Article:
St. Louis native Justin Willman, host of Food Network shows Cupcake Wars and Last Cake Standing, made a stop at Fontbonne University’s Siblings Weekend to help judge a cupcake-decorating contest. He also performed his show, Justin Willman: Like a Magician But Cooler.
It sits on a hilltop in Kansas City between downtown and Crown Center: The Kauffman Center for the Performing Arts seems to preside over the next generation of a city that re-creates itself again and again.
Tired of old-school dark wood? Can’t add another hue to your already color-laden rooms? Why not try some barely-there neutrals, which offer style, versatility and blend seamlessly into a variety of interiors? A few of our top choices right now: French-inspired desk set crafted from smoky antique mirror; transitional style mercury-glass pendants; smoky decorative room divider; and faux-shagreen and silver finish bedside table.
Nestled in the most coveted local neighborhoods, these stunning manses boast historical charm with modern luxuries. Fall in love with the property that could become your dream home.
Congratulations are in order to two of St. Louis’ finest ambassadors for the great game of golf: Thomas O’Toole, Jr. and the incomparable Ellen Port.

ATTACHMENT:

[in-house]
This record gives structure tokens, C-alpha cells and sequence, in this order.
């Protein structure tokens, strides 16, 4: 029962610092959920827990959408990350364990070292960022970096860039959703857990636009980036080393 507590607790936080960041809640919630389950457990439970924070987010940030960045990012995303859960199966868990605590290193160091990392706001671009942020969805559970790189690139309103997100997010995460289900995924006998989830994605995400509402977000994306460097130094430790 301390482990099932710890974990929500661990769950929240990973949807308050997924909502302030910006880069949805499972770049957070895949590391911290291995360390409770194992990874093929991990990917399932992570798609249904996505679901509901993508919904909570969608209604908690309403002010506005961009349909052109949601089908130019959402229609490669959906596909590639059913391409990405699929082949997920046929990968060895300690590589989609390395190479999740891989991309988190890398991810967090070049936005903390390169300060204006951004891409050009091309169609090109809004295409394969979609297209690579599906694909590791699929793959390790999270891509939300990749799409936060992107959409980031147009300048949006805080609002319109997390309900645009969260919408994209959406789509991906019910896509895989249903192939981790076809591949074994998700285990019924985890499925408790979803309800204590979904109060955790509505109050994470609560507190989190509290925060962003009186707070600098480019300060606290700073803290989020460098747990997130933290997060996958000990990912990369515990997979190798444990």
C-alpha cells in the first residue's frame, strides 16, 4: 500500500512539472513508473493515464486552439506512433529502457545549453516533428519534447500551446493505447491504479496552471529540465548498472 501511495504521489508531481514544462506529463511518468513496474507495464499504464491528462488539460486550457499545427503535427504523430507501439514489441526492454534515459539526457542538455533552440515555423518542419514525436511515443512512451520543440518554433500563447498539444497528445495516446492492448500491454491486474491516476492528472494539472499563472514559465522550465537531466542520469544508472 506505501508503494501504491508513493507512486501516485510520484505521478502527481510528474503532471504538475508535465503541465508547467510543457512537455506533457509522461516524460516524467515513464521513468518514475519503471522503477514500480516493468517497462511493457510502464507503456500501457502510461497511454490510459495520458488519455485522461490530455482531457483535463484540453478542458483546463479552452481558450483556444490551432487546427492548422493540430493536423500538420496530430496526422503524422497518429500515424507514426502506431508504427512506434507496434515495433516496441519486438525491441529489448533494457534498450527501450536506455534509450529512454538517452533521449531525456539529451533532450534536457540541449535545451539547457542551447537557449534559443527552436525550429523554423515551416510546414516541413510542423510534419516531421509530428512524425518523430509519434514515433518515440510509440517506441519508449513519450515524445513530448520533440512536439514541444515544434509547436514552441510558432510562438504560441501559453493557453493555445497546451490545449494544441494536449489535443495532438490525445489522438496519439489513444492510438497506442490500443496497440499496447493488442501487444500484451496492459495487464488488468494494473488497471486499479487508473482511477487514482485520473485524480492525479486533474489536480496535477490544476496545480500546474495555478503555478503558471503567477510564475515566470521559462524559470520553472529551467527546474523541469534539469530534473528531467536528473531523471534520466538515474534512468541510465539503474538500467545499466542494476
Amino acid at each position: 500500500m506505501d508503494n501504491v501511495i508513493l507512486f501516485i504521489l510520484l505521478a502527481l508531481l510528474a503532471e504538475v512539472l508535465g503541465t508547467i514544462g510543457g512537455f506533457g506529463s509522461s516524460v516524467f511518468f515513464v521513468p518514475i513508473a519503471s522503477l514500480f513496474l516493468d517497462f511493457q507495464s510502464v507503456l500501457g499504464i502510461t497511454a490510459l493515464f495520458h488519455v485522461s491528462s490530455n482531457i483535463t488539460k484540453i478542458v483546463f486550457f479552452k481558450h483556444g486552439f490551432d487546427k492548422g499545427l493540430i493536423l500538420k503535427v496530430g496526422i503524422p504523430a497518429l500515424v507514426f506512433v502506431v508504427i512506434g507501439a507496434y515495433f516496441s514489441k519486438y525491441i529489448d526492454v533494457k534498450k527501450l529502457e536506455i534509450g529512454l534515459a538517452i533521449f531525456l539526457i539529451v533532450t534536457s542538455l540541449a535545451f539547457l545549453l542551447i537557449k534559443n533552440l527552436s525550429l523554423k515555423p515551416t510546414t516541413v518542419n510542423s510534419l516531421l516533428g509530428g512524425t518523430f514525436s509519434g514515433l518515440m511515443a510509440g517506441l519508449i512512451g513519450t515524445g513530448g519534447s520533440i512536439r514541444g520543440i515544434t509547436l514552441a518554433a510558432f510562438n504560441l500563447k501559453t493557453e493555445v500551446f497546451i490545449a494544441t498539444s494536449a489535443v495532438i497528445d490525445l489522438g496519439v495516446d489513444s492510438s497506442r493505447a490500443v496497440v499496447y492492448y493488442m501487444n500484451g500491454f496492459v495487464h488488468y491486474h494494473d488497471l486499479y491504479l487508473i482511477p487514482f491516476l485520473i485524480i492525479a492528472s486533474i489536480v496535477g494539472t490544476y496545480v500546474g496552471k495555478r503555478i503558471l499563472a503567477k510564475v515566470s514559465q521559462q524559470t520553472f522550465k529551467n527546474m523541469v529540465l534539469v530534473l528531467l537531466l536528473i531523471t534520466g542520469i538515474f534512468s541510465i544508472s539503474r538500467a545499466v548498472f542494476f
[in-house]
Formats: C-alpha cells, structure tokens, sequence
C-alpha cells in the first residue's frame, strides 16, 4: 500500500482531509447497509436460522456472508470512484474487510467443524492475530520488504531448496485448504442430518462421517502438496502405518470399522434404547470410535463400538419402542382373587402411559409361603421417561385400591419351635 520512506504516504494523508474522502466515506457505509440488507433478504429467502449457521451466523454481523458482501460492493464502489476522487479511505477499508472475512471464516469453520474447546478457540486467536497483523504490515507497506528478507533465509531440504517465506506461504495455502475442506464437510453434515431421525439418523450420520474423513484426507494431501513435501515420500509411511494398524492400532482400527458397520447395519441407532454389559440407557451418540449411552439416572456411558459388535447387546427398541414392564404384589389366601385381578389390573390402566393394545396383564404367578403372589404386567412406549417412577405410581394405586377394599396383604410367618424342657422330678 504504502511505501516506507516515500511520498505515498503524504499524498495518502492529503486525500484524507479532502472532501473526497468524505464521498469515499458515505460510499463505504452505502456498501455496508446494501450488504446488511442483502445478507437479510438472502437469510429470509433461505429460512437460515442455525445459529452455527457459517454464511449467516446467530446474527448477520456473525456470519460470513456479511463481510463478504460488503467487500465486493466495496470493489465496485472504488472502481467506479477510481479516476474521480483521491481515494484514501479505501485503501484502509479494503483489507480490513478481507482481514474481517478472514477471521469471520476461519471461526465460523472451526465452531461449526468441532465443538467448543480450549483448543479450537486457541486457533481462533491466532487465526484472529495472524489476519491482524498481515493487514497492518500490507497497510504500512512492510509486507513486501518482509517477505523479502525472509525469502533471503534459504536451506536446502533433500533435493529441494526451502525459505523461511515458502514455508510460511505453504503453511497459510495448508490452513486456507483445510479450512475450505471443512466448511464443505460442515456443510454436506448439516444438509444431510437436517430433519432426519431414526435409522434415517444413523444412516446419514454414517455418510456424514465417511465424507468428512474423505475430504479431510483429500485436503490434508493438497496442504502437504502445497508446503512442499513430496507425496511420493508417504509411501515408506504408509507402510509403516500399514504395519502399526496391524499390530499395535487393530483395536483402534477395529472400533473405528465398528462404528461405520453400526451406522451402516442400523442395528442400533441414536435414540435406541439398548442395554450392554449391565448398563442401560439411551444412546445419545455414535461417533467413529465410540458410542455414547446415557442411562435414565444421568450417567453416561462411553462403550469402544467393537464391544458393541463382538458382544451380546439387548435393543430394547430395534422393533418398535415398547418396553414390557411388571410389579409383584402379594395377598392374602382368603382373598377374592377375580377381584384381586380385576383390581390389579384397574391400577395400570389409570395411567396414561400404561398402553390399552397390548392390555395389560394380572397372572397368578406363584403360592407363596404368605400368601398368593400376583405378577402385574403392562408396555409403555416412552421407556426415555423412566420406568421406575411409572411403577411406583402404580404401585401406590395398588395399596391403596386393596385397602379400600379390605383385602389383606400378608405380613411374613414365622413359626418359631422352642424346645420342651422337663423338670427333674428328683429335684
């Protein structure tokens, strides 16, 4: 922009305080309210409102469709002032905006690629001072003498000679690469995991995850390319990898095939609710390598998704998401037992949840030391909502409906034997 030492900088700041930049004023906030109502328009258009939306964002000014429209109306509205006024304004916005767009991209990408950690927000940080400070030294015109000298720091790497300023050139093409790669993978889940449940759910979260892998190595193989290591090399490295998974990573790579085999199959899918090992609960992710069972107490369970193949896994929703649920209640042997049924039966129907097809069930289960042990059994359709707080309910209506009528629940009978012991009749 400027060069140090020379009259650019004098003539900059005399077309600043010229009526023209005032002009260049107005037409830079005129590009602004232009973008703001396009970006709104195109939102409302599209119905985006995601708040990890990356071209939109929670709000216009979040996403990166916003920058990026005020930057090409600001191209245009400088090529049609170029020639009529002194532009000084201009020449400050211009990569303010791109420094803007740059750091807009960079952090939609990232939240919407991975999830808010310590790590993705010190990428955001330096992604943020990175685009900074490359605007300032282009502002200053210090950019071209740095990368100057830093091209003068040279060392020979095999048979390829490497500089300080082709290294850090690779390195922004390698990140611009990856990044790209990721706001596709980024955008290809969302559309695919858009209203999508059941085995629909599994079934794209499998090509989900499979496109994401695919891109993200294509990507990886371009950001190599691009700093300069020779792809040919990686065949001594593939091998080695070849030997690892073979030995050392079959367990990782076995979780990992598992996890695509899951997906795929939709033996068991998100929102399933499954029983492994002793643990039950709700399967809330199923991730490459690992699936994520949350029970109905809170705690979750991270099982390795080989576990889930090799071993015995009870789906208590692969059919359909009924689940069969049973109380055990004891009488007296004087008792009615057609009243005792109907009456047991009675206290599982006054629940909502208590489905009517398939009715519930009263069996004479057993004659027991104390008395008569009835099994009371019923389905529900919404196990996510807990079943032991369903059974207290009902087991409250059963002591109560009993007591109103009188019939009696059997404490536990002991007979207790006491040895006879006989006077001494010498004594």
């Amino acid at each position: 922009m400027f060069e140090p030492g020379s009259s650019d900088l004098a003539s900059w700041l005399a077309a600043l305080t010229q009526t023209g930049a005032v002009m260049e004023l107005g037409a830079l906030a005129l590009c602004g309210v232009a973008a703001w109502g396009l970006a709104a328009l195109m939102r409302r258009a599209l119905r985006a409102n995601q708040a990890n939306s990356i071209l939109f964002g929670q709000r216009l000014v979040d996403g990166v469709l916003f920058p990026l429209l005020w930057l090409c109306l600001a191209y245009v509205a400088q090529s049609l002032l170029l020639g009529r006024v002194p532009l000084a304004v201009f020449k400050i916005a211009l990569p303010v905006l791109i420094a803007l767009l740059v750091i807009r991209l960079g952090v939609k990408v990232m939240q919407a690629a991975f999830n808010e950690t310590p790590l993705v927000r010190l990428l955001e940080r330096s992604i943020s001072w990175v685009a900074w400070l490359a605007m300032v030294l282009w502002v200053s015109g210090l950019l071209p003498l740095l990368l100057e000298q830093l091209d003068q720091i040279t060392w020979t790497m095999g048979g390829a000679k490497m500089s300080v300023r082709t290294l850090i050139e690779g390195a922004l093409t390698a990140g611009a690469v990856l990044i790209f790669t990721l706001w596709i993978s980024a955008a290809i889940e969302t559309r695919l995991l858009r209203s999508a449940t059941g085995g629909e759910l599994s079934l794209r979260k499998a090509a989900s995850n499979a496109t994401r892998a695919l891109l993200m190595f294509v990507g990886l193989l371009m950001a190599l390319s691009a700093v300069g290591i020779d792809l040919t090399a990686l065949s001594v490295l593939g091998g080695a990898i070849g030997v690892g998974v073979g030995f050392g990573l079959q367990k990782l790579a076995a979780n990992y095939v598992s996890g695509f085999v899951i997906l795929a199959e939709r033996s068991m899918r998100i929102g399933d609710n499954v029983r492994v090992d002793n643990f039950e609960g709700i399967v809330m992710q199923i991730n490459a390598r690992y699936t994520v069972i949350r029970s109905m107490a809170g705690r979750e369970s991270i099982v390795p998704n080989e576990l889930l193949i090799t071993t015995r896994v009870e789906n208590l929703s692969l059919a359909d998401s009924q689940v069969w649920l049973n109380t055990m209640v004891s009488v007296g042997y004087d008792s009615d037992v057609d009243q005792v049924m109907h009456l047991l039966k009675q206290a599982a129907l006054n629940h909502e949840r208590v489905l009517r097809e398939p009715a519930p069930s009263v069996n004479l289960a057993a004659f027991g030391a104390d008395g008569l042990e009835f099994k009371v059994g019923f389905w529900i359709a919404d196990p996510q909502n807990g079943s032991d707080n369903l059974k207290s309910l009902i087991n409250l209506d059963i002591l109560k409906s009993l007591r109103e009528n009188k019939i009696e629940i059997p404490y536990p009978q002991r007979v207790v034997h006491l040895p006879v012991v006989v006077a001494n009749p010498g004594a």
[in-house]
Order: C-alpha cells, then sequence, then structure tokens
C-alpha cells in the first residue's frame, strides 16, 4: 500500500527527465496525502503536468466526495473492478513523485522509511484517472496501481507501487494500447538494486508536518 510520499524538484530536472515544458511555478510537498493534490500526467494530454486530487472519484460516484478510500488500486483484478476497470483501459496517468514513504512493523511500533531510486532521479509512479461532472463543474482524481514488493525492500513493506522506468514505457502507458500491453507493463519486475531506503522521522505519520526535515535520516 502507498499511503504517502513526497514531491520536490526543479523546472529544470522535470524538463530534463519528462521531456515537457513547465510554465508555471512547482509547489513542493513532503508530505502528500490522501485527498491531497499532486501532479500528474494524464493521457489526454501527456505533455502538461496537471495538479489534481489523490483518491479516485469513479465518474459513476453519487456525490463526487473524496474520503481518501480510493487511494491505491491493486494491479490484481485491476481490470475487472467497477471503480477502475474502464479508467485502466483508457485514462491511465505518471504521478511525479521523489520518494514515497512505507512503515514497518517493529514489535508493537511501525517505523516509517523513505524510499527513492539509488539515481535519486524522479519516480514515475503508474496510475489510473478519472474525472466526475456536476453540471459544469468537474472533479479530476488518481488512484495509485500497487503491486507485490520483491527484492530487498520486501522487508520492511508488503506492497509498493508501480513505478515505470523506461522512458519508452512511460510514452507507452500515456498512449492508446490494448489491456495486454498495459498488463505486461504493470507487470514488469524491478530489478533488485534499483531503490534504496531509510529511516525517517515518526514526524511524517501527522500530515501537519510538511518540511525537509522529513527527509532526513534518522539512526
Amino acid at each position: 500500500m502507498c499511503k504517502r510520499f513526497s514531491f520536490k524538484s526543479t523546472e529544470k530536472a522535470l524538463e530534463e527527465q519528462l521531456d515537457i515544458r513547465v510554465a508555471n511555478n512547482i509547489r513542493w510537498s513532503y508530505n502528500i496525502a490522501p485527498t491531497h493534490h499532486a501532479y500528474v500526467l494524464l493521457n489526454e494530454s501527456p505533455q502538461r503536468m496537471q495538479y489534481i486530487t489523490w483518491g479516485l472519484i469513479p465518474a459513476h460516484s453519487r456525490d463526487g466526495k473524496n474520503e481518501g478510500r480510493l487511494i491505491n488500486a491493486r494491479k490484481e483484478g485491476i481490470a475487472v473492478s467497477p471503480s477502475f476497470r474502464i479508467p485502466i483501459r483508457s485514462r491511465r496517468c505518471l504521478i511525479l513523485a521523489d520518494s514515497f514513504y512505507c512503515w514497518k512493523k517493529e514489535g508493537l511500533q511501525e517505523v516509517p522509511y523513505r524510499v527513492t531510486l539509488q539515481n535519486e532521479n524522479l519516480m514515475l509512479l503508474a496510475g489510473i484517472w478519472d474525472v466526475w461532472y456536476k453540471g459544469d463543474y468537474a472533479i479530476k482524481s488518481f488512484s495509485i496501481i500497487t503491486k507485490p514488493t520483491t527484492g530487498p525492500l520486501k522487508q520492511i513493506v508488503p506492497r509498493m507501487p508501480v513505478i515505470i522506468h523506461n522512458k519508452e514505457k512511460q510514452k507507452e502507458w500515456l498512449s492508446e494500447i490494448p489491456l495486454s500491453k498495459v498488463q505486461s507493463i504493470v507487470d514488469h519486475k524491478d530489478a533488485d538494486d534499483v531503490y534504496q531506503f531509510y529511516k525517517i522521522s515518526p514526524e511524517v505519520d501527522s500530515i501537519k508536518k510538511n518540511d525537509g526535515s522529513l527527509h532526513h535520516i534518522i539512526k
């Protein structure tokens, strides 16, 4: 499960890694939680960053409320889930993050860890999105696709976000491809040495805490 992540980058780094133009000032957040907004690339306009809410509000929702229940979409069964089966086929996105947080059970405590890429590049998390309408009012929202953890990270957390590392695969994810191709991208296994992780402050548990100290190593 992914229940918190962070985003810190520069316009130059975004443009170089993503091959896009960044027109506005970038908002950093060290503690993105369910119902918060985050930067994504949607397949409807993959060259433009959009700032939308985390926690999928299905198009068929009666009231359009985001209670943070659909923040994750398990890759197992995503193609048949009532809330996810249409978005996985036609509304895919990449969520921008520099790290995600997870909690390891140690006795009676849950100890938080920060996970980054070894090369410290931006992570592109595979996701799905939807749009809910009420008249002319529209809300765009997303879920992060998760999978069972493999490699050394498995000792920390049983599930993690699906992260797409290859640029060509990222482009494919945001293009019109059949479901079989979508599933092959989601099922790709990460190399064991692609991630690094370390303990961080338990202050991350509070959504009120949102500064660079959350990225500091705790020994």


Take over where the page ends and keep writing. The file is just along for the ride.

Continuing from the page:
A healthy diet and exercise are crucial to the health of a growing child. But another leg on the tripod of good health is proper sleep. Creating a maintaining a good sleep schedule is an important health issue for children.
An afternoon spent working with iPads, robots and 3-D printers may sound like the workday of a highly-trained professional. But at Visitation Academy, it could just be fourth period.
The work of local artist Kyle Lucks extends further than the watercolors LN readers have grown to know, encompassing a variety of media and subject matters.
Stephanie Kantis is a bona fide St. Louis success story. LN recently spoke with Kantis about her Ladue roots, advice for fellow entrepreneurs and her most sought-after venture to-date.
She had just one fork in her kitchen. In her early days as St. Louis’ top prosecutor, Circuit Attorney Jennifer Joyce was so consumed by crime and punishment that just one fork was all she needed.